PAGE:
Anointing of the Sick

“As each one has received a gift, use it to serve one another as good stewards of God’s varied grace” (1 Pt 4:10).

What identifies a steward? Safeguarding material and human resources and using them responsibly are one answer; so is generous giving of time, talent, and treasure. But being a Christian steward means more. As Christian stewards, we receive God’s gifts gratefully, cultivate them responsibly, share them lovingly in justice with others, and return them with increase to the Lord.


Above text from “To Be a Christian Steward – A Summary of the U.S Bishops’ Pastoral Letter on Stewardship” USCCB


When the Scriptures are read in the Church, God himself is speaking to his people, and Christ, present in his own word, is proclaiming the gospel. The readings of God’s word must therefore be listened to by all with reverence; they make up a principal element of the liturgy. In the biblical readings, God’s word addresses all people of every era and is understandable to them, and a fuller understanding and efficacy are fostered by a living commentary on it, that is to say, by the homily, understood as an integral part of the liturgical action.


(General Instruction to the Roman Missal 29).

Lector Application
Lector Agreement
Biblical Pronunciation

Extraordinary Ministers of Holy Communion (EMHC)

In every celebration of the Eucharist, there should be a sufficient number of ministers of Holy Communion so that it may be distributed in a reverent and orderly manner. Bishops, priests and deacons distribute Holy Communion in virtue of their office as ordinary ministers of the Body and Blood of the Lord.

When the size of the congregation or the incapacity of the bishop, priest, or deacon requires it, the celebrant may be assisted by other bishops, priests, or deacons. If such ordinary ministers of Holy Communion are not present, “the priest may call upon extraordinary ministers to assist him, i.e., duly instituted acolytes or even other faithful who have been deputed for this purpose. In case of necessity, the priest may also depute suitable faithful for this single occasion.”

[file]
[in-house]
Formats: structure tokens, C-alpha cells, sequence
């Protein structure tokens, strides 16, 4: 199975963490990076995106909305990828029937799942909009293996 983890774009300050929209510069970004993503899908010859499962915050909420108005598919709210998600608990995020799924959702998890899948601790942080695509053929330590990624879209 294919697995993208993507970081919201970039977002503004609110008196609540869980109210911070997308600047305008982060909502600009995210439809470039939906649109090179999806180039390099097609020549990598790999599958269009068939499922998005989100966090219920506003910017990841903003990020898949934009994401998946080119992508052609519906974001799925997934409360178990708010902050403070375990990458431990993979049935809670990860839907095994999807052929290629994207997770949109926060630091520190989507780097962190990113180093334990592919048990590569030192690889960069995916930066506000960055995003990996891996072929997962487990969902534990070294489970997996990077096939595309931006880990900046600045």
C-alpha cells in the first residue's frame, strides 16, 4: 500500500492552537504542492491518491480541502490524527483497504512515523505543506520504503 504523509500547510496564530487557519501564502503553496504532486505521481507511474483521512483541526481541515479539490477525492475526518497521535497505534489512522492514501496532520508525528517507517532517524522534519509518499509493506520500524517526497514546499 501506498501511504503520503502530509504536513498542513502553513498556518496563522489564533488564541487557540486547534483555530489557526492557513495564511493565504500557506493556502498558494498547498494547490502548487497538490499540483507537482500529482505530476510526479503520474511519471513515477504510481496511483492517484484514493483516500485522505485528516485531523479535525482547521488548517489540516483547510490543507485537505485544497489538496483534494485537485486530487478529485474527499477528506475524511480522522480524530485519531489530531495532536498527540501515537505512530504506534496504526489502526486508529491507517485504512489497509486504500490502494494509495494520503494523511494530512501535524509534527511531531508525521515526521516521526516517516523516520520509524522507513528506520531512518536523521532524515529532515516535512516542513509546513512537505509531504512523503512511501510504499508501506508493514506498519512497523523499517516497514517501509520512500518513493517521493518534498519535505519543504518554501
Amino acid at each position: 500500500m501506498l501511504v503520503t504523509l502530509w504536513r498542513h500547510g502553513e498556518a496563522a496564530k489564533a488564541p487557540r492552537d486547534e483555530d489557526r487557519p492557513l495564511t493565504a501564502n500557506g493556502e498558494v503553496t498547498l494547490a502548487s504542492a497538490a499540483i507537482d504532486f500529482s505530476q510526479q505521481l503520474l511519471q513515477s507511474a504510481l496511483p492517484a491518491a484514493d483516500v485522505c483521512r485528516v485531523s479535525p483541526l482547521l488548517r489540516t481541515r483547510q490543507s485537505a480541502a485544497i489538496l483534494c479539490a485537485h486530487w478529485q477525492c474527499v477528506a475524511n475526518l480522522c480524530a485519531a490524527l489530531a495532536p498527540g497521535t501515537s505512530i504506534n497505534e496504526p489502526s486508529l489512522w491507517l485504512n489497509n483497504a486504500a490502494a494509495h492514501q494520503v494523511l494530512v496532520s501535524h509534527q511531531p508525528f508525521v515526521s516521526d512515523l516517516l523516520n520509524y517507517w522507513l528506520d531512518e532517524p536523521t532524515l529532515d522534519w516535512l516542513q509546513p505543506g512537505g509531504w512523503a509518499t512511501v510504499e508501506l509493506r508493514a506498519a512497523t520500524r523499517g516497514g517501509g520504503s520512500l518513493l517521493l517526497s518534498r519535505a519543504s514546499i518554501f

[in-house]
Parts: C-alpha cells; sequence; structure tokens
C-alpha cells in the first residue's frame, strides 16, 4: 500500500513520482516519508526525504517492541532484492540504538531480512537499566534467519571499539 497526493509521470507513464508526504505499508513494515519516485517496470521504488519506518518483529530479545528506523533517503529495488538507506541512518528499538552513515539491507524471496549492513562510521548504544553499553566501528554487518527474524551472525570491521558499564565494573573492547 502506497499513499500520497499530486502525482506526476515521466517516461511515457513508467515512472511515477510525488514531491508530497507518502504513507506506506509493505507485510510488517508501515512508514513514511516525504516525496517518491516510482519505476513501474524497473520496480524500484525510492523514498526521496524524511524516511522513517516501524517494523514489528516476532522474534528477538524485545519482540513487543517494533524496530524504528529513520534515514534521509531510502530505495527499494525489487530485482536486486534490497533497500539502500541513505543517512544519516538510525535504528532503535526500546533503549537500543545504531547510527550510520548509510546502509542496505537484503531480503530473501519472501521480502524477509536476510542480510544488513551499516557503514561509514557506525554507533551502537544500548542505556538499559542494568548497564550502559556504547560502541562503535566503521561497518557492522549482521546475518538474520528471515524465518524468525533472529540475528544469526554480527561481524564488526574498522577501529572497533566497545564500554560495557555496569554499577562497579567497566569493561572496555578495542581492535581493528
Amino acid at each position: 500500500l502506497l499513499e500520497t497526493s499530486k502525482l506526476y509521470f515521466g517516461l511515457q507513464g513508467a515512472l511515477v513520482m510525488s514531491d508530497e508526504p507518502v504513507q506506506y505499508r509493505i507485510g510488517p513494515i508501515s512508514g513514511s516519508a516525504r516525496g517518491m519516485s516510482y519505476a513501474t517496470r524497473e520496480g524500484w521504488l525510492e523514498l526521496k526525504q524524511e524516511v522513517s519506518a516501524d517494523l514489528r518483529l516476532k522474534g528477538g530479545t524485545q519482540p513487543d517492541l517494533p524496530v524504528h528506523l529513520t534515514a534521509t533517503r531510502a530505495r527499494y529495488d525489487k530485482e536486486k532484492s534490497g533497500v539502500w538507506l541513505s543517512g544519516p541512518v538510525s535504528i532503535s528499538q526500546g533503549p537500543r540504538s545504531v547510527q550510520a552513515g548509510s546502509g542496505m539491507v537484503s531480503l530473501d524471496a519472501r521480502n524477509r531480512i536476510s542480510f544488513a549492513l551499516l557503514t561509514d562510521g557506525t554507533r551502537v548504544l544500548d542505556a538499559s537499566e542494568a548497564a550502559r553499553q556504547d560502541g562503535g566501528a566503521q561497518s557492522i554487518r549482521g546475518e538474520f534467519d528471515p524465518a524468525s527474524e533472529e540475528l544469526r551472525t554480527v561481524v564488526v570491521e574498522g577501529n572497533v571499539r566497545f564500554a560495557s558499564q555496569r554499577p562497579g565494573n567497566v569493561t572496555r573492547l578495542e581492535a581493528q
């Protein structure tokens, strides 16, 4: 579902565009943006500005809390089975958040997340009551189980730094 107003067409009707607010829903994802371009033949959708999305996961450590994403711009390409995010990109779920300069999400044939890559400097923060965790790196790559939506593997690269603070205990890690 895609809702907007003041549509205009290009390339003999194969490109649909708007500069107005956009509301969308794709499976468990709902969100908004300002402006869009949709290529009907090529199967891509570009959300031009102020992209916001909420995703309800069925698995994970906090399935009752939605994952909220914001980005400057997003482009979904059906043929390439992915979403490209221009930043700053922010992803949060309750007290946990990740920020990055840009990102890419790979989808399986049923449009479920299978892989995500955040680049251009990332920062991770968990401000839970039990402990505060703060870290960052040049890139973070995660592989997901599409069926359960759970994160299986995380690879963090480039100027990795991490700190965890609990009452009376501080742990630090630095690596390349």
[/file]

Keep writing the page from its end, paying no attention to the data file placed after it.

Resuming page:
(General Instruction to the Roman Missal 162)


PLEASE NOTE: To be eligible to serve as Lectors and Extraordinary Ministers of Holy Communion, one must be fully initiated into the Church (having received Baptism, First Communion and Confirmation. If married, the person must be married in the Catholic Church) and a practicing Catholic (one who receives the Sacraments and attends Mass regularly).

Information and Agreement Form
Application Form

Altar Servers

Guideline Highlights from the United States Conference of Catholic Bishops (USCCB)

  1. Servers should be mature enough to understand and carry their responsibilities with care and reverence.
  2. Servers should have received their first holy communion and normally receive the eucharist when they participate in the liturgy.
  3. Servers responsibilities are
    1. To carry the cross and the processional candles
    2. To hold the book for the priest celebrant when he is not at the altar
    3. To carry the incense and censer
    4. To present the bread, wine, and water to the priest during the preparation of the gifts or assist him when he receives the gifts from the people
    5. To wash the hands of the priest
    6. To assist the priest celebrant and deacon as necessary
  4. Servers respond to the prayers and dialogues of the priest along with the congregation. They also join in singing the hymns and other chants of the liturgy.
  5. Servers should be seated in a place from which they can easily assist the priest celebrant and deacon.
Altar Server Agreement Form
USCCB Altar Server Guidelines


Ushers Needed!
Are you willing to serve?


For more information please contact:

Ed Kirbus

"Come to me, and I will give you rest."

Matthew 11:28

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